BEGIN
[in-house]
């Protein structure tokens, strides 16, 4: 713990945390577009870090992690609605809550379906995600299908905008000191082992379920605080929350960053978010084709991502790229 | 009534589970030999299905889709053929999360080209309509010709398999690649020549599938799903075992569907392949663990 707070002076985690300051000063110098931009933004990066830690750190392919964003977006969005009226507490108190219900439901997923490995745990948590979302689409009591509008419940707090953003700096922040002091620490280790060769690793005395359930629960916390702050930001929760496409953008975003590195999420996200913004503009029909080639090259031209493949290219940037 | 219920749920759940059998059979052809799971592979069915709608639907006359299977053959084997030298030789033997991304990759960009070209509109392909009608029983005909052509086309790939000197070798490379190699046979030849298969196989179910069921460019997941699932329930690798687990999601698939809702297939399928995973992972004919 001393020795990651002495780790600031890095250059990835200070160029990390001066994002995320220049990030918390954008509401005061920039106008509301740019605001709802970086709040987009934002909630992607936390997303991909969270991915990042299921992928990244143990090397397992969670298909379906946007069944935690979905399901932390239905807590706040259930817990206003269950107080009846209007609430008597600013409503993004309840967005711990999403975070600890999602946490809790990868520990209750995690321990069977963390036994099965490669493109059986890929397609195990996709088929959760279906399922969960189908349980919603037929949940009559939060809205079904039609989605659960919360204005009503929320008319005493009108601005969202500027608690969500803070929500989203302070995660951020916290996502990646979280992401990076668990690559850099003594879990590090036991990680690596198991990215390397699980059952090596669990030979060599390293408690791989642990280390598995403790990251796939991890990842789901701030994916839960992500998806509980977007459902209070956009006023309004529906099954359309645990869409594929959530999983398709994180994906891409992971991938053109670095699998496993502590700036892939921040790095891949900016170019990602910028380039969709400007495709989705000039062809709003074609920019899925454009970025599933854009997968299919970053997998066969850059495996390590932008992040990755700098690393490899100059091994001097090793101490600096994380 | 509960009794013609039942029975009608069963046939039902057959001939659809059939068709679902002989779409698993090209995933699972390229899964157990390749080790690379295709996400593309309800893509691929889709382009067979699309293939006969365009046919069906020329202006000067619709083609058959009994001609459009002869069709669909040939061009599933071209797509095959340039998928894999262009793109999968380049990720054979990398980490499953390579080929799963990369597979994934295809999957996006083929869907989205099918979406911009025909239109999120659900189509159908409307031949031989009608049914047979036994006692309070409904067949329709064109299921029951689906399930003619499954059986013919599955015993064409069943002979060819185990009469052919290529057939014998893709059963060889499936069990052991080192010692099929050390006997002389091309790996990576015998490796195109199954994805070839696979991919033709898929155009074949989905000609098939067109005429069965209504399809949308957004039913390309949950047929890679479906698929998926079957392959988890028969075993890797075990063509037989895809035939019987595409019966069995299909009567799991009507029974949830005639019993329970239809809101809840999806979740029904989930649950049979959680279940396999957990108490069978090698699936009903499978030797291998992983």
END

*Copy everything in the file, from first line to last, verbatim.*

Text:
[in-house]
């Protein structure tokens, strides 16, 4: 713990945390577009870090992690609605809550379906995600299908905008000191082992379920605080929350960053978010084709991502790229 | 009534589970030999299905889709053929999360080209309509010709398999690649020549599938799903075992569907392949663990 707070002076985690300051000063110098931009933004990066830690750190392919964003977006969005009226507490108190219900439901997923490995745990948590979302689409009591509008419940707090953003700096922040002091620490280790060769690793005395359930629960916390702050930001929760496409953008975003590195999420996200913004503009029909080639090259031209493949290219940037 | 219920749920759940059998059979052809799971592979069915709608639907006359299977053959084997030298030789033997991304990759960009070209509109392909009608029983005909052509086309790939000197070798490379190699046979030849298969196989179910069921460019997941699932329930690798687990999601698939809702297939399928995973992972004919 001393020795990651002495780790600031890095250059990835200070160029990390001066994002995320220049990030918390954008509401005061920039106008509301740019605001709802970086709040987009934002909630992607936390997303991909969270991915990042299921992928990244143990090397397992969670298909379906946007069944935690979905399901932390239905807590706040259930817990206003269950107080009846209007609430008597600013409503993004309840967005711990999403975070600890999602946490809790990868520990209750995690321990069977963390036994099965490669493109059986890929397609195990996709088929959760279906399922969960189908349980919603037929949940009559939060809205079904039609989605659960919360204005009503929320008319005493009108601005969202500027608690969500803070929500989203302070995660951020916290996502990646979280992401990076668990690559850099003594879990590090036991990680690596198991990215390397699980059952090596669990030979060599390293408690791989642990280390598995403790990251796939991890990842789901701030994916839960992500998806509980977007459902209070956009006023309004529906099954359309645990869409594929959530999983398709994180994906891409992971991938053109670095699998496993502590700036892939921040790095891949900016170019990602910028380039969709400007495709989705000039062809709003074609920019899925454009970025599933854009997968299919970053997998066969850059495996390590932008992040990755700098690393490899100059091994001097090793101490600096994380 | 509960009794013609039942029975009608069963046939039902057959001939659809059939068709679902002989779409698993090209995933699972390229899964157990390749080790690379295709996400593309309800893509691929889709382009067979699309293939006969365009046919069906020329202006000067619709083609058959009994001609459009002869069709669909040939061009599933071209797509095959340039998928894999262009793109999968380049990720054979990398980490499953390579080929799963990369597979994934295809999957996006083929869907989205099918979406911009025909239109999120659900189509159908409307031949031989009608049914047979036994006692309070409904067949329709064109299921029951689906399930003619499954059986013919599955015993064409069943002979060819185990009469052919290529057939014998893709059963060889499936069990052991080192010692099929050390006997002389091309790996990576015998490796195109199954994805070839696979991919033709898929155009074949989905000609098939067109005429069965209504399809949308957004039913390309949950047929890679479906698929998926079957392959988890028969075993890797075990063509037989895809035939019987595409019966069995299909009567799991009507029974949830005639019993329970239809809101809840999806979740029904989930649950049979959680279940396999957990108490069978090698699936009903499978030797291998992983």